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I have a remote control that has an STM32 MCU and sends data via NRF24L01. What I would like to do is clone the data sent when buttons are pressed by reading what is being sent to the RF24 and then replicating these messages with my own "remote".

I have tried sniffing the data wirelessly with my Pro Mini and NRF24L01. I have everything plugged in correctly, the BasicExample seems to be running fine, but when I run a promiscuous channel activity sniffer, I don't get any wireless data, not even running wifi and bluetooth near the NRF. Pro Mini is 5V and NRF sniffer is powered by an external 3.5V battery with cap on VCC-GND, ground is common to Pro Mini. I have also tried the WireShark approach, but with 0 packets found.

Therefore I want to try it directly wired to the remote. I don't have a logic analyzer handy. How would I read the data? By just connecting MISO and CS to an arduino and running an SPI reader? What would be the best way to do this? I have the Pro Mini and many Teensy boards ready.

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That was an interesting challenge. There are some obstacles to consider when trying to use RF sniffing:

  1. What channel is used? (128)
  2. What bit-rate is used? (250K-1M-2M)
  3. How many address bytes? (3-5 byte)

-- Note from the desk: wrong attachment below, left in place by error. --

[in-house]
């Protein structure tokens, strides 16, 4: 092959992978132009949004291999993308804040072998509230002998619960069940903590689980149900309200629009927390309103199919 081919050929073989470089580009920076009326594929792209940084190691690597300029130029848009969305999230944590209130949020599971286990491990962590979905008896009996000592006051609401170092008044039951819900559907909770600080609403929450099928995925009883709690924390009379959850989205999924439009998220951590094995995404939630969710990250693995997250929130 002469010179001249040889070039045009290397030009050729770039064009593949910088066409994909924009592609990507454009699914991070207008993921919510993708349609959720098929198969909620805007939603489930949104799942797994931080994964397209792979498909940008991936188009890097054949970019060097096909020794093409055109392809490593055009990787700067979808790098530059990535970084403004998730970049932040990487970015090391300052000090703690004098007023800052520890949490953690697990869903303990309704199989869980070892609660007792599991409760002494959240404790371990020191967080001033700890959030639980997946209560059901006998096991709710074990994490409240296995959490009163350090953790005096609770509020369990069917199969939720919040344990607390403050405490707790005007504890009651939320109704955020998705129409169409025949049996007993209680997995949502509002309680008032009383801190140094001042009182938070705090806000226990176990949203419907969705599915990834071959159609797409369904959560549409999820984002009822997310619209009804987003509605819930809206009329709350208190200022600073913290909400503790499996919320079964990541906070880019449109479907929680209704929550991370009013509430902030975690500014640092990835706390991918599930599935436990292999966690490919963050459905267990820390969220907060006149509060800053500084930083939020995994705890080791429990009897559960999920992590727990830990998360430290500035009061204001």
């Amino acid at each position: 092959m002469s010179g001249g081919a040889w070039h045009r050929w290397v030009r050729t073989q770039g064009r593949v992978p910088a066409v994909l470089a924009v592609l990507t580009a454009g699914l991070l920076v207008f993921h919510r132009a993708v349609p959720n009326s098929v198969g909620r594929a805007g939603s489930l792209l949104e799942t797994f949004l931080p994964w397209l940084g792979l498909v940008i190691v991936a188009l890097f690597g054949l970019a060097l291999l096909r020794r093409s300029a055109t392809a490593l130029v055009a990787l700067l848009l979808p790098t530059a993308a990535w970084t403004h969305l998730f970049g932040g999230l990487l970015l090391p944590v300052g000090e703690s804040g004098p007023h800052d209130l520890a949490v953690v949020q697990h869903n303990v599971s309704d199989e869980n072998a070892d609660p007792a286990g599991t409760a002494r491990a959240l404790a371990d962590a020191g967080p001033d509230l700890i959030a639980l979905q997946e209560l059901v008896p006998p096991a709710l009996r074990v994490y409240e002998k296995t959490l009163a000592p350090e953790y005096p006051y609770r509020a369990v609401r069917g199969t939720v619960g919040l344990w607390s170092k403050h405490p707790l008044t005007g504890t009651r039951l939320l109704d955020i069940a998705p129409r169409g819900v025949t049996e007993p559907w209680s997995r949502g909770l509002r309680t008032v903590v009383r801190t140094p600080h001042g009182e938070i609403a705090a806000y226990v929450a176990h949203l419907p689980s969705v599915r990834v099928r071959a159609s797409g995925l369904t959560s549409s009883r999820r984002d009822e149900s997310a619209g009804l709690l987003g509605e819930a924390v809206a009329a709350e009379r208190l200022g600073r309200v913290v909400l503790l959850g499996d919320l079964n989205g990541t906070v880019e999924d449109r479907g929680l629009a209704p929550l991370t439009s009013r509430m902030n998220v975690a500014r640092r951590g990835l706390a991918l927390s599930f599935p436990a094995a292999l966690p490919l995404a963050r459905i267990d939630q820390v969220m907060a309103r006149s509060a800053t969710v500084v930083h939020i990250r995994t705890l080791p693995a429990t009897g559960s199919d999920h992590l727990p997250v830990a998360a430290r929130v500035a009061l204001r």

4. How many bits in CRC? (1-2 byte)
  5. Auto-Acknowledgement? (1 bit)
  6. etc.

Without any info on the remote NRF configuration this is tedious to break. Probing the hardware signals (MISO, MOSI, SCK, SS) on the remote NRF chip with a logic analyzer seems (much) easier.

Cheers!

  • I found this wonderful tutorial yveaux.blogspot.com/2014/07/nrf24l01-sniffer-part-1.html but I haven't had any luck receiving anything yet. – Fid Dec 28 '15 at 1:41
  • First thing you have to make sure you have wired the receiver correctly. (Also download the latest RF24 library from built-in library manager or from github.com/TMRh20/RF24) Then solder at least 100uF capacitor directly to the power pins of the Nrf24l01. If you wish to reverse engineer it, you must make sure it's not your hardware or software letting you down. (When you manage to reverse engineer it, please leave a comment here for others wishing to do the same) – Avamander Dec 28 '15 at 10:44

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